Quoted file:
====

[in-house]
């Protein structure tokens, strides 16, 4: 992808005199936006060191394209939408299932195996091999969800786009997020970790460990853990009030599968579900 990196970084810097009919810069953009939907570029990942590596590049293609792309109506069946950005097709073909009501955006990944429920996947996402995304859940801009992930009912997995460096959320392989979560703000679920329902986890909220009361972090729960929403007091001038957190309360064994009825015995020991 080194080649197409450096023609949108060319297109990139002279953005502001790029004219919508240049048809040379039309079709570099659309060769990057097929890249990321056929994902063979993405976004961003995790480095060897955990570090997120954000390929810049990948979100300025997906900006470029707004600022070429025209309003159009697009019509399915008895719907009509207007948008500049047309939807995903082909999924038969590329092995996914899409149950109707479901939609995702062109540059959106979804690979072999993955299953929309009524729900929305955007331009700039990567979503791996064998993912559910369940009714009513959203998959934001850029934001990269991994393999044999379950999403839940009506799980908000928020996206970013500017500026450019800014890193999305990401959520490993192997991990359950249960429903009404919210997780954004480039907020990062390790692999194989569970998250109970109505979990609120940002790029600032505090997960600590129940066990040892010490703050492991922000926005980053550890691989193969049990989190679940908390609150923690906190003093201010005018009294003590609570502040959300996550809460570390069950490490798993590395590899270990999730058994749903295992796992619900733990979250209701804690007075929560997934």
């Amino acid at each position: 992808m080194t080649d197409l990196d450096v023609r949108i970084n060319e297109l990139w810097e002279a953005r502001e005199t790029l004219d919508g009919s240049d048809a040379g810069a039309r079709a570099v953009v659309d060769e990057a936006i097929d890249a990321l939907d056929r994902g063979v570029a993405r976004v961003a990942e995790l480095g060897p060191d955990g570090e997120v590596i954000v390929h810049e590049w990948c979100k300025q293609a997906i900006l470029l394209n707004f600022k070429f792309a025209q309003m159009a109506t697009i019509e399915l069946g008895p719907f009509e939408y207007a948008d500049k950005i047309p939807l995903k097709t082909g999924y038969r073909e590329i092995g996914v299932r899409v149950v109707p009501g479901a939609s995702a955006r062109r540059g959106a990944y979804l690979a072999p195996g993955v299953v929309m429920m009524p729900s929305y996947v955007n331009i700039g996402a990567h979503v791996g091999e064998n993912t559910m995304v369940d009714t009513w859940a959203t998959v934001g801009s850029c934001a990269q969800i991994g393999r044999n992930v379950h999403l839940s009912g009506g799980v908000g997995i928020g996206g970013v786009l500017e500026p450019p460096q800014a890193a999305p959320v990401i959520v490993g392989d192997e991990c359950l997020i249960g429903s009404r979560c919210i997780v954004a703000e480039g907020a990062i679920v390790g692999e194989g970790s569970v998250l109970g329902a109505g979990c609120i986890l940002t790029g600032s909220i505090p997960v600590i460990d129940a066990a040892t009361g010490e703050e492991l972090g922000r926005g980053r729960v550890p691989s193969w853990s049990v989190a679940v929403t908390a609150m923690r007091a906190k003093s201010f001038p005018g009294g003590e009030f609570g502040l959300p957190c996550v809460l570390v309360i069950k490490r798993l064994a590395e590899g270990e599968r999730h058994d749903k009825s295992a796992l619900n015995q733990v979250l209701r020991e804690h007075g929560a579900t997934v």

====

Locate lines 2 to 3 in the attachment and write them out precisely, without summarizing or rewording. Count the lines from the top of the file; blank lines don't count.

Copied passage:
């Protein structure tokens, strides 16, 4: 992808005199936006060191394209939408299932195996091999969800786009997020970790460990853990009030599968579900 990196970084810097009919810069953009939907570029990942590596590049293609792309109506069946950005097709073909009501955006990944429920996947996402995304859940801009992930009912997995460096959320392989979560703000679920329902986890909220009361972090729960929403007091001038957190309360064994009825015995020991 080194080649197409450096023609949108060319297109990139002279953005502001790029004219919508240049048809040379039309079709570099659309060769990057097929890249990321056929994902063979993405976004961003995790480095060897955990570090997120954000390929810049990948979100300025997906900006470029707004600022070429025209309003159009697009019509399915008895719907009509207007948008500049047309939807995903082909999924038969590329092995996914899409149950109707479901939609995702062109540059959106979804690979072999993955299953929309009524729900929305955007331009700039990567979503791996064998993912559910369940009714009513959203998959934001850029934001990269991994393999044999379950999403839940009506799980908000928020996206970013500017500026450019800014890193999305990401959520490993192997991990359950249960429903009404919210997780954004480039907020990062390790692999194989569970998250109970109505979990609120940002790029600032505090997960600590129940066990040892010490703050492991922000926005980053550890691989193969049990989190679940908390609150923690906190003093201010005018009294003590609570502040959300996550809460570390069950490490798993590395590899270990999730058994749903295992796992619900733990979250209701804690007075929560997934």
């Amino acid at each position: 992808m080194t080649d197409l990196d450096v023609r949108i970084n060319e297109l990139w810097e002279a953005r502001e005199t790029l004219d919508g009919s240049d048809a040379g810069a039309r079709a570099v953009v659309d060769e990057a936006i097929d890249a990321l939907d056929r994902g063979v570029a993405r976004v961003a990942e995790l480095g060897p060191d955990g570090e997120v590596i954000v390929h810049e590049w990948c979100k300025q293609a997906i900006l470029l394209n707004f600022k070429f792309a025209q309003m159009a109506t697009i019509e399915l069946g008895p719907f009509e939408y207007a948008d500049k950005i047309p939807l995903k097709t082909g999924y038969r073909e590329i092995g996914v299932r899409v149950v109707p009501g479901a939609s995702a955006r062109r540059g959106a990944y979804l690979a072999p195996g993955v299953v929309m429920m009524p729900s929305y996947v955007n331009i700039g996402a990567h979503v791996g091999e064998n993912t559910m995304v369940d009714t009513w859940a959203t998959v934001g801009s850029c934001a990269q969800i991994g393999r044999n992930v379950h999403l839940s009912g009506g799980v908000g997995i928020g996206g970013v786009l500017e500026p450019p460096q800014a890193a999305p959320v990401i959520v490993g392989d192997e991990c359950l997020i249960g429903s009404r979560c919210i997780v954004a703000e480039g907020a990062i679920v390790g692999e194989g970790s569970v998250l109970g329902a109505g979990c609120i986890l940002t790029g600032s909220i505090p997960v600590i460990d129940a066990a040892t009361g010490e703050e492991l972090g922000r926005g980053r729960v550890p691989s193969w853990s049990v989190a679940v929403t908390a609150m923690r007091a906190k003093s201010f001038p005018g009294g003590e009030f609570g502040l959300p957190c996550v809460l570390v309360i069950k490490r798993l064994a590395e590899g270990e599968r999730h058994d749903k009825s295992a796992l619900n015995q733990v979250l209701r020991e804690h007075g929560a579900t997934v």